When fresh tomatoes aren’t in season, turn to canned as a healthy alternative. Check out these 12 ways to incorporate canned tomatoes into recipes.
Canned tomatoes are low in calories and brimming with fiber, iron, and vitamins B6 and C. They’re also an excellent source of lycopene, an antioxidant that can help lower the risk of heart disease, cancer and macular degeneration (an eye disease that occurs in older folks).
When purchasing canned tomatoes, look for “no added salt” versions—you can always add salt at the end if the dish needs it. For those worried about BPA, companies like Eden Foods sell BPA-free canned tomatoes.
Using no-salt added crushed tomatoes keeps sodium at bay in this lightened version of an Italian classic.
Recipe: Lightened Chicken and Eggplant Parmesan (above)
Tyler uses canned stewed tomatoes to make the delicious filling in his chicken enchiladas.
Recipe: Chicken Enchiladas
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The steamy days of August make for outrageously sweet and juicy tomatoes. We’ve got an idea for every day this month, but whatever you do, don’t refrigerate them!
1. Start by getting all the fun facts. Read In Season: Tomatoes.
2. Hit your local farmers’ market for lesser-known varieties like Black Krim, White Cherry and Sweet Tangerine.
3. The season can start early if tomatoes are grown in a green house.
4. Roast tomatoes with potatoes.
5. Make sweet, sour and spicy jam.
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There’s the bottle of ketchup in the fridge. A weightlifter’s load of canned tomatoes in the pantry—crushed and whole, of course. You’ve got your tomato paste, your bag of sun-dried, your jar of marinara, your jarred salsas and your canned tomato soups. You could survive a natural disaster with the amount of tomatoes in your house. In its preserved form, the tomato is your lifeblood, your fallback. A sauce injects limp pasta with life and tomato soup reinvigorates grilled cheese with just a dip. It graces the tops of our favorite pizzas and finds its way on top of our hotdogs. Tomato products—keyword: products—build the foundation of our kitchens and is one of the only products that we do not insist on freshness. And that’s fine, up until a certain point.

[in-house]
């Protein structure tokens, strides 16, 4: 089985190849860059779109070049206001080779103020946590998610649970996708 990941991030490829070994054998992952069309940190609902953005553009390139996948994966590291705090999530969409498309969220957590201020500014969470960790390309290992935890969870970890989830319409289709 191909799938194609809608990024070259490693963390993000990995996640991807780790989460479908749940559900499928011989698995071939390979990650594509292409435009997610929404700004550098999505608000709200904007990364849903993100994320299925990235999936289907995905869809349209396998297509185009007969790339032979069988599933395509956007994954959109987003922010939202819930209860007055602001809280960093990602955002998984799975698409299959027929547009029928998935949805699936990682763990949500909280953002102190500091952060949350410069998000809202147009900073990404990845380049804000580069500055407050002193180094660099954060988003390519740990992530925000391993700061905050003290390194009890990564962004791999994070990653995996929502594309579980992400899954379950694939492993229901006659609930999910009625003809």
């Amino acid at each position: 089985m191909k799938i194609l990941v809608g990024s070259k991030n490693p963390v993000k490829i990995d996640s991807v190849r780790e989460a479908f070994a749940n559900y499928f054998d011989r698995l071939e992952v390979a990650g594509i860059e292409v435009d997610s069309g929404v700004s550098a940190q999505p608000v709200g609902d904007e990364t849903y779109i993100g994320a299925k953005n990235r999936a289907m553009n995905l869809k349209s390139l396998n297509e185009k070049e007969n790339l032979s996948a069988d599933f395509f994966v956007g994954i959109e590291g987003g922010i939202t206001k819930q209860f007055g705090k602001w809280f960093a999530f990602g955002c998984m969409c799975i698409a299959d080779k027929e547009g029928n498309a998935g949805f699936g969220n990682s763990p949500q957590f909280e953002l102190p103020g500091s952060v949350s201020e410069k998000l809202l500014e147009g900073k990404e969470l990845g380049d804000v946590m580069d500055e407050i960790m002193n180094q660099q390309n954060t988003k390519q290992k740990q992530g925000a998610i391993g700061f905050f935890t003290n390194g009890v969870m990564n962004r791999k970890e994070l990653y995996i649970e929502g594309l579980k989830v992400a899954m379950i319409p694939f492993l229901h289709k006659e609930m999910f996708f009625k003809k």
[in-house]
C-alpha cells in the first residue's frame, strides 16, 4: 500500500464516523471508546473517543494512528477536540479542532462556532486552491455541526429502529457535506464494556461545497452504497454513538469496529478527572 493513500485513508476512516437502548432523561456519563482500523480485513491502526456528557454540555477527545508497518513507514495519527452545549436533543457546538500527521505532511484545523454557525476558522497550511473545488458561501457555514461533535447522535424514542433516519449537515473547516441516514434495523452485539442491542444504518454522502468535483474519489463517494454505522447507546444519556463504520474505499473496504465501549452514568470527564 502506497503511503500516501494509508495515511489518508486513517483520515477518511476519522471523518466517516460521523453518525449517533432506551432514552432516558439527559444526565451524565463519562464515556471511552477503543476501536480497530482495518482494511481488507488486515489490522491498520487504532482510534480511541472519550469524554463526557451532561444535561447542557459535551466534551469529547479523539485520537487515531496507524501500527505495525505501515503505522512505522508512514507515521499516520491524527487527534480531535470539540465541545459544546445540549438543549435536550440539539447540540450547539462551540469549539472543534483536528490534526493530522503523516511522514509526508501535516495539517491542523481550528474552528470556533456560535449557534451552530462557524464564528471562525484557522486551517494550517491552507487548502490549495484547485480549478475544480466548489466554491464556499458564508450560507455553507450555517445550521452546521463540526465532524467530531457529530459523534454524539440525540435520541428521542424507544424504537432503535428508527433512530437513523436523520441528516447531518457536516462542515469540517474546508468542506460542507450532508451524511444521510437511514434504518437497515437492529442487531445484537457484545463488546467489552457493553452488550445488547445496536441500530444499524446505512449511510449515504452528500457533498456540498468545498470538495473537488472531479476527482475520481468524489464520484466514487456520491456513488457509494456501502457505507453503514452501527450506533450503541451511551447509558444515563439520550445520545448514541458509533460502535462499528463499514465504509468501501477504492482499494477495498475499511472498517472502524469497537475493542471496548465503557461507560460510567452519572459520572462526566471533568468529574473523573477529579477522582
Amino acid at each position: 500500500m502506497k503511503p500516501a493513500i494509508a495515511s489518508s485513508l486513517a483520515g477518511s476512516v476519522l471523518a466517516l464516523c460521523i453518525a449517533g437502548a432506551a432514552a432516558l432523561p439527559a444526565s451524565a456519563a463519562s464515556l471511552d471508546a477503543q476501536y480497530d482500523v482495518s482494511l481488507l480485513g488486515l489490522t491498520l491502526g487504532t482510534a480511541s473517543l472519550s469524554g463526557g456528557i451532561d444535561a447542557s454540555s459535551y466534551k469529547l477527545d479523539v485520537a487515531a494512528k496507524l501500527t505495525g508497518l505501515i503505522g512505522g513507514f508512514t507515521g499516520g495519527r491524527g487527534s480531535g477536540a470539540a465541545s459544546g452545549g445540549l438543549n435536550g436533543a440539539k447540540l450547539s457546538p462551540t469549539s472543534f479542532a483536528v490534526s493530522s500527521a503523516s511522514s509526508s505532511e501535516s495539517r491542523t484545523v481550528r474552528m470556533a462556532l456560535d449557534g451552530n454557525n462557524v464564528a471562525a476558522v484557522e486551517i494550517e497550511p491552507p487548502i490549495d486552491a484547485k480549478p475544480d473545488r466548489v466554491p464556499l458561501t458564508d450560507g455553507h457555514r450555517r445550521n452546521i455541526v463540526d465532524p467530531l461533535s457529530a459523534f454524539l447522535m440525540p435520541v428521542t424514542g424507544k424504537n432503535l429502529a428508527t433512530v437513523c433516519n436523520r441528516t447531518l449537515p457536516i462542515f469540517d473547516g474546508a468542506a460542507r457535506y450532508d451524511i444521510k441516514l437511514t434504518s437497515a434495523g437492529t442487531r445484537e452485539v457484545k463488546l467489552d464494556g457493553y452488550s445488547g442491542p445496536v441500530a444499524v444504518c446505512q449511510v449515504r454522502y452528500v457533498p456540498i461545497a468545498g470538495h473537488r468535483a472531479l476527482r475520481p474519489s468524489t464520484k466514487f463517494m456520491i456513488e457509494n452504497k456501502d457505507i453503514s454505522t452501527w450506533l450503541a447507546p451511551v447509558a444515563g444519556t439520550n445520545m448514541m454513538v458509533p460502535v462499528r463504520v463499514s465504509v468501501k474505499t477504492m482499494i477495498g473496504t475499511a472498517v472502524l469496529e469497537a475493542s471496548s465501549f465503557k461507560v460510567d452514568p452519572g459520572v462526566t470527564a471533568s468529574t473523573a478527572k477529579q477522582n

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February is the month to think red — and not just because of Valentine’s Day. The shortest month of the year is also American Heart Month and National Cherry Month. Celebrate by adding more red foods like tart cherries, tomatoes and red cabbage to your diet. We spoke with Dr. Wendy Bazilian, MPH, RD to find out why these red foods are so important.
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- #7: Tomato Salad
Tomatoes find their way on to salads and sandwiches without much consideration, but they deserve more attention for tomato week. Here are 10 fabulous nibbles where tomatoes are the star.
1.) Serve sweet and spicy tomato jam with whole grain crackers (or slices of toasted whole grain baguette) along with shards of sharp cheddar cheese.
Recipe: Tomato Jam
2.) Look for locally produced dried tomatoes at your local farmers market – it’s a great way to hold on to that tomato goodness for months.
Recipe: Sun-Dried Tomato and Goat Cheese Skewers
3.) Cherry tomatoes are the perfect size for skewers. Watermelon (also in season now) may seem like an unlikely match up, but the combo of flavors scream summer.
Recipe: Tomato, Watermelon, and Basil Skewers